Congressional leaders have reached a top-line spending deal to fund the federal government for the rest of fiscal year 2024, the first step to avoid a partial government shutdown in less than two weeks.
The deal is modeled largely on caps and side spending agreements struck in a debt limit deal last year, which included a side agreement for further budget changes that would allow a plus-up for nondefense dollars for most of 2024. Speaker Mike Johnson (R-La.), though, said Republicans negotiated billions in spending cuts to offset that.
Johnson announced the deal reached with the Senate and the White House in a “Dear Colleague” letter to members Sunday.
“The topline constitutes $1.590 trillion for [fiscal 2024] — the statutory levels of the Fiscal Responsibility Act. That includes $886 billion for defense and $704 billion for nondefense,” Johnson said in the letter.
Senate Majority Leader Chuck Schumer (D-N.Y.) and House Minority Leader Hakeem Jeffries (D-N.Y.) in a separate statement, though, said the deal secured $772.7 billion for non-defense discretionary funding, while also protecting “key domestic priorities like veterans benefits, health care and nutrition assistance from the draconian cuts sought by right-wing extremists.”
House Republicans have pursued a host of partisan riders in their appropriations proposals, including measures targeting abortion access and diversity efforts. Johnson said that Republicans will continue to seek GOP policy riders.
The deal comes as both the House and Senate are set to return from a holiday break this week ahead of a two-tiered government funding deadline, with the first batch of funding expiring on Jan. 19 and the rest expiring on Feb. 2.
The two chambers had been far apart in how they had marked up regular spending bills, with the House passing bills below Fiscal Responsibility Act (FRA) levels and the Senate marking up bills above FRA levels. With a top-line agreement, the two chambers can work to reconcile those differences in the underlying legislation and pass appropriations before the funding deadlines.
The topline numbers are separate from a supplemental spending request from he White House on additional aid for Ukraine and Israel. A bipartisan group of senators have been negotiating a deal to pair border and immigration policy changes with aid to Ukraine.
And getting the deal through both chambers comes as some hardline House Republicans are calling to force a government shutdown over the border.
President Biden in a statement gave his stamp of approval to the spending framework.
“It reflects the funding levels that I negotiated with both parties and signed into law last spring. It rejects deep cuts to programs hardworking families count on, and provides a path to passing full-year funding bills that deliver for the American people and are free of any extreme policies,” Biden said.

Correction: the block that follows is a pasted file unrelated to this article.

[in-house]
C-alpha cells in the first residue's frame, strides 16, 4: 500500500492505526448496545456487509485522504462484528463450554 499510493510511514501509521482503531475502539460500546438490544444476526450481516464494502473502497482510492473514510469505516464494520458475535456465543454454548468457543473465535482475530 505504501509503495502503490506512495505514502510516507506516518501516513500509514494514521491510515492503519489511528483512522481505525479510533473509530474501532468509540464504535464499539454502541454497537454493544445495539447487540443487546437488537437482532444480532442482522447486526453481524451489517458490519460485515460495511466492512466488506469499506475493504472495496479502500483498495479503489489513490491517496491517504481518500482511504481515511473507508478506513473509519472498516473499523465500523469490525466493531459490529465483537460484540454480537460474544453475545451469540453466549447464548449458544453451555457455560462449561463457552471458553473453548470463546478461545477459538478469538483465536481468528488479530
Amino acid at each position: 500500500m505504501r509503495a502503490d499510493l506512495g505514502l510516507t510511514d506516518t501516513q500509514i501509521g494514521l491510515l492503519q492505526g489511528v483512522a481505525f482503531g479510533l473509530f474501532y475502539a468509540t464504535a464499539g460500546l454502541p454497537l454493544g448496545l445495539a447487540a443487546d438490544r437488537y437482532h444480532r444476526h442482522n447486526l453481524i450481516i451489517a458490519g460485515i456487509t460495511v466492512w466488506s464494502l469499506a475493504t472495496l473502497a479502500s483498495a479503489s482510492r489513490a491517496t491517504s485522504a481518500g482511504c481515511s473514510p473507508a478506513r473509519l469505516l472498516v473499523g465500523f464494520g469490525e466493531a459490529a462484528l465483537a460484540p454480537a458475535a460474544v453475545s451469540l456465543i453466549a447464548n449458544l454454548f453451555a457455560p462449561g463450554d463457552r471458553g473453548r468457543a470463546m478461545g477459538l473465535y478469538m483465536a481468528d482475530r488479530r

Democrats say the side deal struck between the White House and then-Speaker Kevin McCarthy (R-Calif.) at the time would have allowed for north of $60 billion in additional funding for non-defense programs.
Democrats and experts say the changes, which included redirecting billions of dollars from funding for the IRS and coronavirus efforts to other non-defense programs, was key to shielding non-defense programs from a significant funding cut.
However, hardline conservatives have been dialing up the pressure on GOP leadership to abandon what Democrats say was the full agreement in pursuit of steeper spending cuts, with the House Freedom Caucus recently accusing leaders entertaining a deal that would “obscure the actual spending numbers with more shady side deals and accounting tricks.”
Johnson addressed those concerns in his letter.
“As has been widely reported, a list of extra-statutory adjustments was agreed upon by negotiators last summer. The agreement today achieves key modifications to the June framework that will secure more than $16 billion in additional spending cuts to offset the discretionary spending levels,” Johnson said.
The Speaker, though, touted that the spending deal “results in an overall $30 billion total reduction from the Senate’s spending plans.”
“While the levels of emergency spending from FY23 will be maintained, no additional emergency funding, or additional no-outlay changes in mandatory programs (CHIMPS), will be included, thus eliminating two of the worst accounting gimmicks included in the FRA framework,” Johnson said. “Unlike other adjustments, which are by nature limited in time or amount, the adjustments described above threatened to become permanent fixtures of the funding baseline as in previous budget agreements. Removing them now could save taxpayers more than $200 billion over the next 10 years.”
Johnson said that there will be an additional $10 billion in cuts to the IRS mandatory funding, bringing the total to $20 billion, and that $6.1 billion will be cut from “the Biden Administration’s continued COVID-era slush funds.”
“While these final spending levels will not satisfy everyone, and they do not cut as much spending as many of us would like, this deal does provide us a path to: 1) move the process forward; 2) reprioritize funding within the topline towards conservative objectives, instead of last year’s Schumer-Pelosi omnibus; and 3) fight for the important policy riders included in our House FY24 bills,” Johnson said.
Updated 4:37 p.m.
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